The world seems to be on a narrow bridge, and the main thing now is not to be afraid of parting with the past. We have another concern: how to meet the future not by colliding with its back, but to competently face the inevitable tomorrow.
“If only everything does not collapse, then it will be restored,” they tell us. And they add, “Someday.” I say “It will not recover.” But collapse is not necessary at all. Each of us has the task of surviving the current period with minimal losses. To do this, we need to save nerves and resources, support others, be able to relax, but not “disconnect.” And most importantly, we need to understand what is happening so that the consequences of the crisis will not take us too much by surprise.
To start, let’s sit down and take a breath. The human being was not created to fuss. He was created in order to think and act. So let’s think: What have we actually lost? What motivated us in that life? What did we live for? What sensible and useful things have we done? What have we prepared for the future of our children?
Quite frankly, we just served each other for money. With zeal or without it, we fulfilled the principle, clearly formulated by our sages thousands of years ago: “Go and profit from each other.” It seemed to us that we were serving ourselves. But what kind of a disservice we rendered to ourselves by exhausting ourselves in a hamster wheel of consumerism, not thinking about anything else?
Imagine for a second if we flew from another developed planet and looked down on ourselves a few months ago, it would not have been a very pretty sight. No, not in the technological sense, but in the very essence of our commotion and bustle. The “benefit” from it, like smog above the Earth, is already starting to disperse. And so, the virus came. “Stop, people,” it tells us. “Look at what you did to the planet and to yourselves. Look beyond the brink of tomorrow.”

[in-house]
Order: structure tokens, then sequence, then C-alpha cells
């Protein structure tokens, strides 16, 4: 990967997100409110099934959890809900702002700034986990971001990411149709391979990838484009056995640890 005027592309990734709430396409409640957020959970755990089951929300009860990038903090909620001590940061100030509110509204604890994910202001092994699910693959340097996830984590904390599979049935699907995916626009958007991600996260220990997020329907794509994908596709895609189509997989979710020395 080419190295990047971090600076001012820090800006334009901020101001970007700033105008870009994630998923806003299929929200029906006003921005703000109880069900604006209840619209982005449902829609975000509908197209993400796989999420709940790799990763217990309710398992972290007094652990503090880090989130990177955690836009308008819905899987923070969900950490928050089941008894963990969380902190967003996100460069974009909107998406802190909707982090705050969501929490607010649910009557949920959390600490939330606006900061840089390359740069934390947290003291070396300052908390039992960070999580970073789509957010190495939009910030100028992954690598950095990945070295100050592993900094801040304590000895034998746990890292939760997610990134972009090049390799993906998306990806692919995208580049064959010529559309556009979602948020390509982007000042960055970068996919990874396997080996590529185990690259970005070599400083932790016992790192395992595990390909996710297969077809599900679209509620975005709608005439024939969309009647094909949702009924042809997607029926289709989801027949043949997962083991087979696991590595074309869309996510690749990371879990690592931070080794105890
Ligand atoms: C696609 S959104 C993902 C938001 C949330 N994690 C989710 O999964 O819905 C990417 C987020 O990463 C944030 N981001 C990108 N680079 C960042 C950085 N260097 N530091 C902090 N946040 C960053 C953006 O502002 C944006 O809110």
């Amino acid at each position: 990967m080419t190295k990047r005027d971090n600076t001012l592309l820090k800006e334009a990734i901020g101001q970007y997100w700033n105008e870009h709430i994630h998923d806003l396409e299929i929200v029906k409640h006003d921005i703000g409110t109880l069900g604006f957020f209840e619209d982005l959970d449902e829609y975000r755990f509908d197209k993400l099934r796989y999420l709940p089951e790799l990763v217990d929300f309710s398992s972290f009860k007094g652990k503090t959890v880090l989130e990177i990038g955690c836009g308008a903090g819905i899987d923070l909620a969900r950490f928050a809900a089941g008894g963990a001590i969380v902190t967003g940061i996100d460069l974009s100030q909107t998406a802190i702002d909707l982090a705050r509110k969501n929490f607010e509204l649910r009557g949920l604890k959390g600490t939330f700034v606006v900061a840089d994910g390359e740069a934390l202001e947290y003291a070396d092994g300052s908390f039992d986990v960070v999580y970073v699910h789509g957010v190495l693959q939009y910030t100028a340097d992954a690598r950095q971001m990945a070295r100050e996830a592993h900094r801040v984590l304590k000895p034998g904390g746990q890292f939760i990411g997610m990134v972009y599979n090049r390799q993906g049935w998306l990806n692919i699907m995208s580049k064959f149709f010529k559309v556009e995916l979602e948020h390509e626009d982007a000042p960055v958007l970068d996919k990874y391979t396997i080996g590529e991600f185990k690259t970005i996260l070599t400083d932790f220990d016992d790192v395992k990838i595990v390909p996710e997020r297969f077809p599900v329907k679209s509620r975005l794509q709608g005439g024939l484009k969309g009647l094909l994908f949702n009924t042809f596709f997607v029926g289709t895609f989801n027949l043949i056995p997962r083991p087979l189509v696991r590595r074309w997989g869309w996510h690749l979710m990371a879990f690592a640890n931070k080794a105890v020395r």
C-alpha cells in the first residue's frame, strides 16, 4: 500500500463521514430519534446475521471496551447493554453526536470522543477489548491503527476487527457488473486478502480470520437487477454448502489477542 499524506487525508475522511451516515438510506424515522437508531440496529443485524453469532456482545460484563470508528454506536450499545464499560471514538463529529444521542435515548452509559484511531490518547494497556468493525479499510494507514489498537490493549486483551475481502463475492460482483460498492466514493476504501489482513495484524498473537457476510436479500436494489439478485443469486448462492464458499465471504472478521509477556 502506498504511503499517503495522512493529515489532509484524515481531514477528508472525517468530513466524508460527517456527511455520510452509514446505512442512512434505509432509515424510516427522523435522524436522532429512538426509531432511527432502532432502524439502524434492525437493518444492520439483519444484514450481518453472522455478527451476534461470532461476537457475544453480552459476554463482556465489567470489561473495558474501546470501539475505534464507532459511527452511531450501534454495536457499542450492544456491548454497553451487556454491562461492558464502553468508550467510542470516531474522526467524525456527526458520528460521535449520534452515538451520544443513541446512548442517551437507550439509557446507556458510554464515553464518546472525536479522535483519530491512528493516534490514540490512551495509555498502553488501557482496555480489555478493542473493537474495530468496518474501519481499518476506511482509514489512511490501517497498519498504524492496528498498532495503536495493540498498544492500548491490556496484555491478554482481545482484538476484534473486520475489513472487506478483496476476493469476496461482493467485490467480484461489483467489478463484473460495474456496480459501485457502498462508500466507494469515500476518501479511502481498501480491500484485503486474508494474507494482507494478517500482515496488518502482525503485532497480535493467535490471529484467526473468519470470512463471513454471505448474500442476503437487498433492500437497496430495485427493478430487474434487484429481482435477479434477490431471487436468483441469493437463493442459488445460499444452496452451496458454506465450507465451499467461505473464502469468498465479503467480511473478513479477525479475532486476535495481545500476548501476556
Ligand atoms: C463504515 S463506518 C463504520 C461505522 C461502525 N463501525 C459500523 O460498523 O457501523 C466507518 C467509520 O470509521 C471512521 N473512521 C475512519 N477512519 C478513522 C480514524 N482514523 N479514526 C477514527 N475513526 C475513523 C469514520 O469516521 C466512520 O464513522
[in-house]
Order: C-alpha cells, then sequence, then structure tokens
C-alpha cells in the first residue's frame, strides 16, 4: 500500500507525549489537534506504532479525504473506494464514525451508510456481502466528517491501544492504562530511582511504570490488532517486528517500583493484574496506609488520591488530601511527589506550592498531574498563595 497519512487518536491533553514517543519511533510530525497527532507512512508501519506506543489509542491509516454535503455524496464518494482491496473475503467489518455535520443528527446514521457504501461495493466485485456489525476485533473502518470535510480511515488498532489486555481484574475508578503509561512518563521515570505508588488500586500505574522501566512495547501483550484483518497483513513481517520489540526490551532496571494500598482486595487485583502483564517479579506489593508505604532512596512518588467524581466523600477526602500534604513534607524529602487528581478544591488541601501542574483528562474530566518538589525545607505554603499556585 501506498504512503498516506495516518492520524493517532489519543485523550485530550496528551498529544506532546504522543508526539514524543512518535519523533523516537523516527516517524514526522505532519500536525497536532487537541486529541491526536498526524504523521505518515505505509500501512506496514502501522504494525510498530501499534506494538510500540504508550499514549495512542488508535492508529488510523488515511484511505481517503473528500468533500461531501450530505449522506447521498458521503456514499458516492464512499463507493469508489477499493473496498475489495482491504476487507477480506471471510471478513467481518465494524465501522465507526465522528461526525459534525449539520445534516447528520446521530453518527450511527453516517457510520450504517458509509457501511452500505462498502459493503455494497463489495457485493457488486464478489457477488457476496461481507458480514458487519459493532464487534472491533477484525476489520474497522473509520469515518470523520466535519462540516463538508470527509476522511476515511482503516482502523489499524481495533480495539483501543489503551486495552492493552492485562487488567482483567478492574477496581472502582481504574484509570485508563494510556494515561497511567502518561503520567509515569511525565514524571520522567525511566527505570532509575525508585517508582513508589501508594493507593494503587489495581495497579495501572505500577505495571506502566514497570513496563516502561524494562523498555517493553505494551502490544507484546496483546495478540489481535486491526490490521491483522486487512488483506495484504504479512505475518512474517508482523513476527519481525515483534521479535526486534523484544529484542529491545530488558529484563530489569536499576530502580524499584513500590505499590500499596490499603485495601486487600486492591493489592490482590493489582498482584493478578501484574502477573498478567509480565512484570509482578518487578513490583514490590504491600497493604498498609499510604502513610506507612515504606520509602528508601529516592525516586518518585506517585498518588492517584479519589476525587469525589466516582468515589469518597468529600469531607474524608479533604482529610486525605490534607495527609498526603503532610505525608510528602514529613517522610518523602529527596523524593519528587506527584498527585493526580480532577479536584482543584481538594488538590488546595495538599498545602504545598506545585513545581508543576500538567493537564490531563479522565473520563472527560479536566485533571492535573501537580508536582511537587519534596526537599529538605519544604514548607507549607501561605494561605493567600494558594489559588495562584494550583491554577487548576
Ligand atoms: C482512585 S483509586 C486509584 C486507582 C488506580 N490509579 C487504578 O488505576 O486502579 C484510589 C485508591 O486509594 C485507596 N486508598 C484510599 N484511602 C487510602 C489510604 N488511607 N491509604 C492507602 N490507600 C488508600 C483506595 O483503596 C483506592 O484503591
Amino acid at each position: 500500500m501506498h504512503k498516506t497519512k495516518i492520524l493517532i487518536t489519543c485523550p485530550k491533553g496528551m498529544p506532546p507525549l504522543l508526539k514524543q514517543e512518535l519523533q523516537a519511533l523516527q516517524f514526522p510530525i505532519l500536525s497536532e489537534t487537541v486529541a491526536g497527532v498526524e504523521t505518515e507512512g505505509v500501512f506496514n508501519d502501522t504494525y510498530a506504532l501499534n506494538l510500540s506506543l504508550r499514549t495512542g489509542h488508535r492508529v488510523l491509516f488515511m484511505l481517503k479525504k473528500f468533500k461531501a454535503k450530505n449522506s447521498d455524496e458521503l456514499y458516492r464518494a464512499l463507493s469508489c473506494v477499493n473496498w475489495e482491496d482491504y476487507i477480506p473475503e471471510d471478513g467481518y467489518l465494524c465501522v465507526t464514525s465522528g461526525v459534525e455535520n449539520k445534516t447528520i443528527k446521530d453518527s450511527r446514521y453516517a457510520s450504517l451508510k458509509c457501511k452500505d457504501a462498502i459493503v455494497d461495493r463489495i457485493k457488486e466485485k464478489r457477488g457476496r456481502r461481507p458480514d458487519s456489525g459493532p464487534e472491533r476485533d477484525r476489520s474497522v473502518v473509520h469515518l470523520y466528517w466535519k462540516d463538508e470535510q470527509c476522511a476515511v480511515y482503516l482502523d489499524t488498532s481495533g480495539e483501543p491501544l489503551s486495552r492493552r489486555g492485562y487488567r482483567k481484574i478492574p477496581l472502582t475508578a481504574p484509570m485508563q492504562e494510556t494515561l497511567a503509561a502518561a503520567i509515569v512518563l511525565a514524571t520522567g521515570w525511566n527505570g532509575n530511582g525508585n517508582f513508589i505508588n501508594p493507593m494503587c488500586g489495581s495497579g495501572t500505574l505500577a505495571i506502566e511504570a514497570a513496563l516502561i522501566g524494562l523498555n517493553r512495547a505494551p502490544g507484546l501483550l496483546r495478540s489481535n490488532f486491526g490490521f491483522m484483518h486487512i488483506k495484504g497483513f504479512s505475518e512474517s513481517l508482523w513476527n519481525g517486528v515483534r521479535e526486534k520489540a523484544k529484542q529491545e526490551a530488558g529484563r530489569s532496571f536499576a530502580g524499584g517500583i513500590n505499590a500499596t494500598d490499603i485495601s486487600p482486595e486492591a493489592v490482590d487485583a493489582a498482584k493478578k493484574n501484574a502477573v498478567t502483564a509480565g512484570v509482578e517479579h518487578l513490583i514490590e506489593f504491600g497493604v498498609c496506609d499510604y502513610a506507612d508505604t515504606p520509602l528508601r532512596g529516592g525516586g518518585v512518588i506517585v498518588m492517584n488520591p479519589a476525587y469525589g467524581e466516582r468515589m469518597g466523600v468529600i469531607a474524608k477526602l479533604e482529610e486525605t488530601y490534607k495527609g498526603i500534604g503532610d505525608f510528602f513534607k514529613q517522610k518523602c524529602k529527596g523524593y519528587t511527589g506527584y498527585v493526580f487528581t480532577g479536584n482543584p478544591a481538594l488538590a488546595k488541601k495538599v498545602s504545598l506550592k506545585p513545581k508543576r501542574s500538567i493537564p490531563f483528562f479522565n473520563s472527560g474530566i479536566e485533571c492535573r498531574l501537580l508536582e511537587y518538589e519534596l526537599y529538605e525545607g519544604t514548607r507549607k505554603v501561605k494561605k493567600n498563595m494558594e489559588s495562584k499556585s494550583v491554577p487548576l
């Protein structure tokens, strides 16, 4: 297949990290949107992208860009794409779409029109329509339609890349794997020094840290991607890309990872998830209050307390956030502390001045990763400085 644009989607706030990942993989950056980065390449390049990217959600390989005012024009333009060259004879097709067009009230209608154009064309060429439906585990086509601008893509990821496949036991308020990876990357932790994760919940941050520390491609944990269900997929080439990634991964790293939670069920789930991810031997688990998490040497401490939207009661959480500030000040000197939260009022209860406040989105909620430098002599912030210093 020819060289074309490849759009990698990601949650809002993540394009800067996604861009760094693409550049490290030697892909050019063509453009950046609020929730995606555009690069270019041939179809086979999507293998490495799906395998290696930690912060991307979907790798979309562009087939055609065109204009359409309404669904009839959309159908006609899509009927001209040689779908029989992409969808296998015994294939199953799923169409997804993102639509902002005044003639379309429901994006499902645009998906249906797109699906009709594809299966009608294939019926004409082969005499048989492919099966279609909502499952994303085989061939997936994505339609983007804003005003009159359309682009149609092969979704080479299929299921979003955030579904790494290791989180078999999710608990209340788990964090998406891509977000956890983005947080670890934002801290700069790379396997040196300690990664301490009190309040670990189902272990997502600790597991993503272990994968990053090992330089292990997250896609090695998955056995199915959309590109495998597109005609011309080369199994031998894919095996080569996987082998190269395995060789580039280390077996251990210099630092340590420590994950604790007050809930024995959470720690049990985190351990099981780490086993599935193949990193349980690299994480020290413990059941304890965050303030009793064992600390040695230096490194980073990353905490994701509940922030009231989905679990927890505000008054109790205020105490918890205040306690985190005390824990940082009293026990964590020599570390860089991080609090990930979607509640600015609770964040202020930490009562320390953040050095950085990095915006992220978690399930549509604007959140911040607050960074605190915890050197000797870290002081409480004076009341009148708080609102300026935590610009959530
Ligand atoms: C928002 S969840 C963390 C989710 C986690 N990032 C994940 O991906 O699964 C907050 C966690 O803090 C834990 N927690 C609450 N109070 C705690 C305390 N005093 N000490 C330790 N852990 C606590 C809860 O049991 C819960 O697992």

If we really look into it without brushing it off, we will see that we were moving not only toward ecological collapse, but before that we would have come to war. In fact, we drove ourselves into the arms of war, into a state of hopeless globalization, into a dead end of contradictions. This is human nature: When a slaughter is brewing, we force it out of our consciousness and at the same time put up with it, even invoke it.
We have not yet reached such an advanced stage, but an avalanche of unbridled consumerism has drawn humanity into the abyss. And, paradoxically, the virus is saving us from it. We are being saved from egoism in need of “absolution,” in resetting consumption markets.
So is it worth going back? What did we forget there? Is there life after the virus?
Now we are getting to know our family, our world, and ourselves again.
Previously, many of us just slept at home, now we live there. We used to browse the Internet for fun, now we connect with each other.
There are several ways. Of course, we want to go back to that hamster wheel with its array of constantly new and different pleasures to look forward to, and are even willing to endure its pains that prod us from behind. But one cannot help but remember the threat of a collapse with rampant crime, the suppression of unrest, interruptions in supply, and the search for the guilty. And finally, we can use this period for reflection.